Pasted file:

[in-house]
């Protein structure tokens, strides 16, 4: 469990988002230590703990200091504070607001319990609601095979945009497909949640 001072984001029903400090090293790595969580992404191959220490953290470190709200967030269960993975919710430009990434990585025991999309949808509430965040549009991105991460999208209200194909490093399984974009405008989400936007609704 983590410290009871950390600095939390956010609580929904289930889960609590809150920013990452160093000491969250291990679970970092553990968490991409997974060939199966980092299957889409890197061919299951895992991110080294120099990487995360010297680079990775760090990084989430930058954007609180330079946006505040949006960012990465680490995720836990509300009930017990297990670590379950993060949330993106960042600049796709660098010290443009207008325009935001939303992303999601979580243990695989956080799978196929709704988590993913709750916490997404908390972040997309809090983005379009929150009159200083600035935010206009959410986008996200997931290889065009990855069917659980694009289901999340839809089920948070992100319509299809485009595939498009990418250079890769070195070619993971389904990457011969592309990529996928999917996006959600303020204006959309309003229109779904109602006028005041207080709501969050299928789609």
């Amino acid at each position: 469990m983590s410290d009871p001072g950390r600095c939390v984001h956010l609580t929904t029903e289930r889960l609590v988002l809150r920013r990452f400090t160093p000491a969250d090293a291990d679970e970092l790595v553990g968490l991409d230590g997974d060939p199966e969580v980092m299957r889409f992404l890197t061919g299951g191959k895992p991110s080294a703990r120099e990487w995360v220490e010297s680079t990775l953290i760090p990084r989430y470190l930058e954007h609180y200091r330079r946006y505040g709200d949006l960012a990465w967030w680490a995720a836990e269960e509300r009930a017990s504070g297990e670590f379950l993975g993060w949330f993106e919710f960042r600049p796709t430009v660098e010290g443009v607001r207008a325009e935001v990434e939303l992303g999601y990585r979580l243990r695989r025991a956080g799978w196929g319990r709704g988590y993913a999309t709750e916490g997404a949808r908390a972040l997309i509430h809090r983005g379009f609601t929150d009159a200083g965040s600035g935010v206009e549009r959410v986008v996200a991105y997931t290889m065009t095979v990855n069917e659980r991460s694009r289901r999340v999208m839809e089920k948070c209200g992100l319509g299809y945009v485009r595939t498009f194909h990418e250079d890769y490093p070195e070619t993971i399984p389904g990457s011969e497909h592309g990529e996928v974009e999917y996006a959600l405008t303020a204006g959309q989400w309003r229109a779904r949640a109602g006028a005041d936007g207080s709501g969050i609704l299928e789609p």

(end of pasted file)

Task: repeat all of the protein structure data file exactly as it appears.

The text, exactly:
[in-house]
């Protein structure tokens, strides 16, 4: 469990988002230590703990200091504070607001319990609601095979945009497909949640 001072984001029903400090090293790595969580992404191959220490953290470190709200967030269960993975919710430009990434990585025991999309949808509430965040549009991105991460999208209200194909490093399984974009405008989400936007609704 983590410290009871950390600095939390956010609580929904289930889960609590809150920013990452160093000491969250291990679970970092553990968490991409997974060939199966980092299957889409890197061919299951895992991110080294120099990487995360010297680079990775760090990084989430930058954007609180330079946006505040949006960012990465680490995720836990509300009930017990297990670590379950993060949330993106960042600049796709660098010290443009207008325009935001939303992303999601979580243990695989956080799978196929709704988590993913709750916490997404908390972040997309809090983005379009929150009159200083600035935010206009959410986008996200997931290889065009990855069917659980694009289901999340839809089920948070992100319509299809485009595939498009990418250079890769070195070619993971389904990457011969592309990529996928999917996006959600303020204006959309309003229109779904109602006028005041207080709501969050299928789609």
């Amino acid at each position: 469990m983590s410290d009871p001072g950390r600095c939390v984001h956010l609580t929904t029903e289930r889960l609590v988002l809150r920013r990452f400090t160093p000491a969250d090293a291990d679970e970092l790595v553990g968490l991409d230590g997974d060939p199966e969580v980092m299957r889409f992404l890197t061919g299951g191959k895992p991110s080294a703990r120099e990487w995360v220490e010297s680079t990775l953290i760090p990084r989430y470190l930058e954007h609180y200091r330079r946006y505040g709200d949006l960012a990465w967030w680490a995720a836990e269960e509300r009930a017990s504070g297990e670590f379950l993975g993060w949330f993106e919710f960042r600049p796709t430009v660098e010290g443009v607001r207008a325009e935001v990434e939303l992303g999601y990585r979580l243990r695989r025991a956080g799978w196929g319990r709704g988590y993913a999309t709750e916490g997404a949808r908390a972040l997309i509430h809090r983005g379009f609601t929150d009159a200083g965040s600035g935010v206009e549009r959410v986008v996200a991105y997931t290889m065009t095979v990855n069917e659980r991460s694009r289901r999340v999208m839809e089920k948070c209200g992100l319509g299809y945009v485009r595939t498009f194909h990418e250079d890769y490093p070195e070619t993971i399984p389904g990457s011969e497909h592309g990529e996928v974009e999917y996006a959600l405008t303020a204006g959309q989400w309003r229109a779904r949640a109602g006028a005041d936007g207080s709501g969050i609704l299928e789609p």